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The Real Diamonds    

The Real Diamonds

When I lived in London, everyone was obsessed with money and careers. I was too, which is why I sacrificed so much of my shalom bayit to run a soul-destroying business...


Once, there was a very poor man, who was struggling to put bread on the table to feed his wife and family. The poor man had in his possession a map, which had been passed down many generations in his family, which described the route to an amazing island full of diamonds. The route was dangerous, and the journey would take many months to complete, but the poor man became so desperate, he decided to risk it.

He set out on his way, and after many moons, many miles and many voyages over rough seas, he finally came to the island of diamonds.
He stumbled ashore, and realised that everywhere he trod, there were diamonds. Whooping for joy, he started stuffing as many diamonds as he could into his bag. One of the locals came over to him, and started laughing. The poor man stopped, looked up, and asked why the stranger was laughing.
“Look around, you idiot. The whole place is full of diamonds. What are you so excited about?”
The poor man was confused; the journey had been long and arduous – maybe he’d got mixed up about what he was meant to be doing. “What’s valuable here, then?” he asked. “Potatoes. But you have to travel to the dark heart of the island, where many wild animals live, to even find one.”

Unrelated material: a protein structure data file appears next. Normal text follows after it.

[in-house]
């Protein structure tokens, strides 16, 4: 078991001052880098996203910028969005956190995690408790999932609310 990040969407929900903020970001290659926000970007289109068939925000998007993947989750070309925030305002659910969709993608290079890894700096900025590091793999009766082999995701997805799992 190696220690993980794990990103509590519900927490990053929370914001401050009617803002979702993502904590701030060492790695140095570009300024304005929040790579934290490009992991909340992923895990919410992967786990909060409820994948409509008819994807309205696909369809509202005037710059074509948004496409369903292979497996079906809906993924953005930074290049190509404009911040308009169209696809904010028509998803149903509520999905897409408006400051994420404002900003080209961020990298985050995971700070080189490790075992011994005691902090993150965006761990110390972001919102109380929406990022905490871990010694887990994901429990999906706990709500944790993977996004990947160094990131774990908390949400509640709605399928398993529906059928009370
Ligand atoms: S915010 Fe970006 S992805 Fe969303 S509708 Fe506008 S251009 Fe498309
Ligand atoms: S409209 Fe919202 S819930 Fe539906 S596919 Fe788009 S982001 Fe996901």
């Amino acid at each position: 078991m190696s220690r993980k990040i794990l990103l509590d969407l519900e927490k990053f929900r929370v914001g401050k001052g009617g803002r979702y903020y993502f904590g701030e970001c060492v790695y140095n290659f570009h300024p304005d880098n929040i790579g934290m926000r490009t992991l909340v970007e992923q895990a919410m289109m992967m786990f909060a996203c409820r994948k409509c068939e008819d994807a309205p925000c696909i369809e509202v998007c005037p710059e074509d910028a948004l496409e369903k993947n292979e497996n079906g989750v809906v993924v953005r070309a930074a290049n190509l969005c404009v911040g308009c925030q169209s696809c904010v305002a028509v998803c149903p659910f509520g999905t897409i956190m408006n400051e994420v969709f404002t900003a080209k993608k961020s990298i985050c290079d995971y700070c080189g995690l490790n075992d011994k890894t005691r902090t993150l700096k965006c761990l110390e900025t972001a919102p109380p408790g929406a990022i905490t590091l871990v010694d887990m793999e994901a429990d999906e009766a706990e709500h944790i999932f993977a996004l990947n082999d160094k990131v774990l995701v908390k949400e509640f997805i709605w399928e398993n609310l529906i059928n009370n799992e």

The poor man emptied his sack, asked for directions and set off to the dark heart of the island. After many sleepless, hectic days and nights, he stumbled across a potato vine, and not believing his luck, filled up his bag with potatoes and hastened away.
He travelled back to his home, and banged on the door: “Wife! Quickly, let me in!” Eyes shining, he tipped out his treasure on the floor – a mound of stinking, slimy, mouldy potatoes. His wife looked at him in disbelief. All that travel and trouble, and look what her husband had come back with. “Where are the diamonds?” she asked. “Diamonds?” Her husband blinked. He remembered the island full of diamonds, he remembered the whole purpose of his trip, and he burst into tears.
My husband told the above story at the shabbat table this week, as a parable about the value of collecting as many mitzvah ‘diamonds’ as we can in this lowly world, where everyone is obsessed with potatoes. I thought about it a lot afterwards, because I’ve been finding it hard to hang on to my diamonds, recently.
When I lived in London, everyone was obsessed with their careers and purchasing potential. I was too, which is why I sacrificed so much of my shalom bayit and peace of mind to run a soul-destroying business.
Hashem blessed me with two children, after a relatively long period of infertility – and because I was focused on work and career, at that point in my life, two kids seemed like the perfect amount.
Then we moved to Israel, and Hashem took my business and career away from me, as I’ve written about elsewhere. Thank G-d, that was the time that I stumbled across Rabbi Brody, who introduced me to Rabbi Nachman’s teachings, which literally saved my life.
Because I went from having some ‘A-class’ career potatoes, to nothing. I was so burned out from my failed business, that I couldn’t even contemplate trying to do something similar again; and I didn’t have the Hebrew language skills to do something ‘mindless’ like being a shop assistant.